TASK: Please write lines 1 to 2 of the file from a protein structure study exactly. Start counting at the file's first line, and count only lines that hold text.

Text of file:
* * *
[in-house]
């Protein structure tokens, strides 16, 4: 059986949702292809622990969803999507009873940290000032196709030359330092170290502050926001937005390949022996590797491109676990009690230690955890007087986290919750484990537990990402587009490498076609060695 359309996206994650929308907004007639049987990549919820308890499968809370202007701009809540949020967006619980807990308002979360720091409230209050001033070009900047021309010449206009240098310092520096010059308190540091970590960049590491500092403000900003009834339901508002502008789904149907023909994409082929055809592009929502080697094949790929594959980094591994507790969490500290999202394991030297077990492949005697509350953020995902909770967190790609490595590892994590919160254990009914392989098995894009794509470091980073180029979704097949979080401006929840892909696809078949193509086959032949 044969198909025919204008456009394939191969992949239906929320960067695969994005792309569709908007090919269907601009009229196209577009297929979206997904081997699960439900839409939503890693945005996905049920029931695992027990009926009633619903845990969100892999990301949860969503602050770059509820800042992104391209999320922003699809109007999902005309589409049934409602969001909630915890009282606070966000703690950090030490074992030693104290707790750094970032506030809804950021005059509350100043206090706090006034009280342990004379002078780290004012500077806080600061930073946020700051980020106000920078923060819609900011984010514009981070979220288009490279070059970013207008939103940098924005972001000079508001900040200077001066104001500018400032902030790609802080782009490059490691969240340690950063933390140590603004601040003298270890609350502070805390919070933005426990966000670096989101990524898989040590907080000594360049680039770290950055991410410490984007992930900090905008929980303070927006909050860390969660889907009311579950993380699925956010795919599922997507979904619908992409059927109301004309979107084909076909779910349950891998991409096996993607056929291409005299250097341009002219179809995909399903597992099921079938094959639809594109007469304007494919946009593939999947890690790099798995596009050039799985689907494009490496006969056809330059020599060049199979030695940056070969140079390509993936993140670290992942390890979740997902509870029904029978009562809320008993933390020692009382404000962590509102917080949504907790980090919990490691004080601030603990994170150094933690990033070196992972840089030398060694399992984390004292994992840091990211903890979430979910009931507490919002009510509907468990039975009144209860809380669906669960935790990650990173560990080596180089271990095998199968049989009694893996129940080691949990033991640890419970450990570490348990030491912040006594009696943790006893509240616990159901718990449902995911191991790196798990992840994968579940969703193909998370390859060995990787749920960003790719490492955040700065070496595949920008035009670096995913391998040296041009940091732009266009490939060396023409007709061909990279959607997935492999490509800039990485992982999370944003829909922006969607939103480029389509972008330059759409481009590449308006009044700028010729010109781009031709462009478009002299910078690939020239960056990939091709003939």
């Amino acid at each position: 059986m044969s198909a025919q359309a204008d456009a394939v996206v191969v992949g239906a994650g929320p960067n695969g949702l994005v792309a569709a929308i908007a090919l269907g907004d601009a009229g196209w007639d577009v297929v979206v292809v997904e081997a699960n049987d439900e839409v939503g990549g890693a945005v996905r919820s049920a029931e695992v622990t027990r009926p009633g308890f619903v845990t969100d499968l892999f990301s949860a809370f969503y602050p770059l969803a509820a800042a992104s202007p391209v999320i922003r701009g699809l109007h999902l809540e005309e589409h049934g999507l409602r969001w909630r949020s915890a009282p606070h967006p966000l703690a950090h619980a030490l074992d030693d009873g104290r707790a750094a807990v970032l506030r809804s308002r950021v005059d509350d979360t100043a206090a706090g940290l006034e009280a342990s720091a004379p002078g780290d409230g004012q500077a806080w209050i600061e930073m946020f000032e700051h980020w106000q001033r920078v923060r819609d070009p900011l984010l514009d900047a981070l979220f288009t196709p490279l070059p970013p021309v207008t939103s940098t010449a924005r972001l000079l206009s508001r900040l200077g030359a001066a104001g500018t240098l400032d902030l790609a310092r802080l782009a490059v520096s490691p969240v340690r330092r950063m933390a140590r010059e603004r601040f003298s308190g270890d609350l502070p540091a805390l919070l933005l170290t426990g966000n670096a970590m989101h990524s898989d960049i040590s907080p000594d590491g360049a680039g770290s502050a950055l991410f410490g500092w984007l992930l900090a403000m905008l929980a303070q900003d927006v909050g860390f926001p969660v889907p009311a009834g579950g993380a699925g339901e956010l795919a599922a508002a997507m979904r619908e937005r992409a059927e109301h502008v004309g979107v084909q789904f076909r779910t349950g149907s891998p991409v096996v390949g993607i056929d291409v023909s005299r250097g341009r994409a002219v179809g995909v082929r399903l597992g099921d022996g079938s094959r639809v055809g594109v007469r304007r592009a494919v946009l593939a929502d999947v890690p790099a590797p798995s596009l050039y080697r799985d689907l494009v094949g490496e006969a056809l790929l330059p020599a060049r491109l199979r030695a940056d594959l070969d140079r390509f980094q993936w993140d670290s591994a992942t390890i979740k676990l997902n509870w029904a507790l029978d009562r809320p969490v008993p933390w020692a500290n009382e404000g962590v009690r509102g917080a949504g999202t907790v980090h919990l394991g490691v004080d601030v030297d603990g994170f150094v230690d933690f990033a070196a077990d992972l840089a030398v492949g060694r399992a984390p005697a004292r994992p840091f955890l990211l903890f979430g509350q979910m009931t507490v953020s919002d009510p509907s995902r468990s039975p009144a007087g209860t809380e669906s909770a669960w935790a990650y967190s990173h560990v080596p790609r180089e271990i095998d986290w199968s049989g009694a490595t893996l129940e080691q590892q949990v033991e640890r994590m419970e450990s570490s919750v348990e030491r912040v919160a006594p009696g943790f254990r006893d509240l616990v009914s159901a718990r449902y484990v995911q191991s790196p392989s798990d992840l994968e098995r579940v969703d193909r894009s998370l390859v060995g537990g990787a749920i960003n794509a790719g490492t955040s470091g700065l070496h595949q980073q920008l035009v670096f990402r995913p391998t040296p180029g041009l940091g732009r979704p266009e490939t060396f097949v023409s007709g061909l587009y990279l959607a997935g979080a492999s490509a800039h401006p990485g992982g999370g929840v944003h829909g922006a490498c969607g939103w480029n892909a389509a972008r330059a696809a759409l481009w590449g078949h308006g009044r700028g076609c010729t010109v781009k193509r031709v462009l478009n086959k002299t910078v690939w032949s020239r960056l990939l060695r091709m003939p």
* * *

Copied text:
[in-house]
């Protein structure tokens, strides 16, 4: 059986949702292809622990969803999507009873940290000032196709030359330092170290502050926001937005390949022996590797491109676990009690230690955890007087986290919750484990537990990402587009490498076609060695 359309996206994650929308907004007639049987990549919820308890499968809370202007701009809540949020967006619980807990308002979360720091409230209050001033070009900047021309010449206009240098310092520096010059308190540091970590960049590491500092403000900003009834339901508002502008789904149907023909994409082929055809592009929502080697094949790929594959980094591994507790969490500290999202394991030297077990492949005697509350953020995902909770967190790609490595590892994590919160254990009914392989098995894009794509470091980073180029979704097949979080401006929840892909696809078949193509086959032949 044969198909025919204008456009394939191969992949239906929320960067695969994005792309569709908007090919269907601009009229196209577009297929979206997904081997699960439900839409939503890693945005996905049920029931695992027990009926009633619903845990969100892999990301949860969503602050770059509820800042992104391209999320922003699809109007999902005309589409049934409602969001909630915890009282606070966000703690950090030490074992030693104290707790750094970032506030809804950021005059509350100043206090706090006034009280342990004379002078780290004012500077806080600061930073946020700051980020106000920078923060819609900011984010514009981070979220288009490279070059970013207008939103940098924005972001000079508001900040200077001066104001500018400032902030790609802080782009490059490691969240340690950063933390140590603004601040003298270890609350502070805390919070933005426990966000670096989101990524898989040590907080000594360049680039770290950055991410410490984007992930900090905008929980303070927006909050860390969660889907009311579950993380699925956010795919599922997507979904619908992409059927109301004309979107084909076909779910349950891998991409096996993607056929291409005299250097341009002219179809995909399903597992099921079938094959639809594109007469304007494919946009593939999947890690790099798995596009050039799985689907494009490496006969056809330059020599060049199979030695940056070969140079390509993936993140670290992942390890979740997902509870029904029978009562809320008993933390020692009382404000962590509102917080949504907790980090919990490691004080601030603990994170150094933690990033070196992972840089030398060694399992984390004292994992840091990211903890979430979910009931507490919002009510509907468990039975009144209860809380669906669960935790990650990173560990080596180089271990095998199968049989009694893996129940080691949990033991640890419970450990570490348990030491912040006594009696943790006893509240616990159901718990449902995911191991790196798990992840994968579940969703193909998370390859060995990787749920960003790719490492955040700065070496595949920008035009670096995913391998040296041009940091732009266009490939060396023409007709061909990279959607997935492999490509800039990485992982999370944003829909922006969607939103480029389509972008330059759409481009590449308006009044700028010729010109781009031709462009478009002299910078690939020239960056990939091709003939």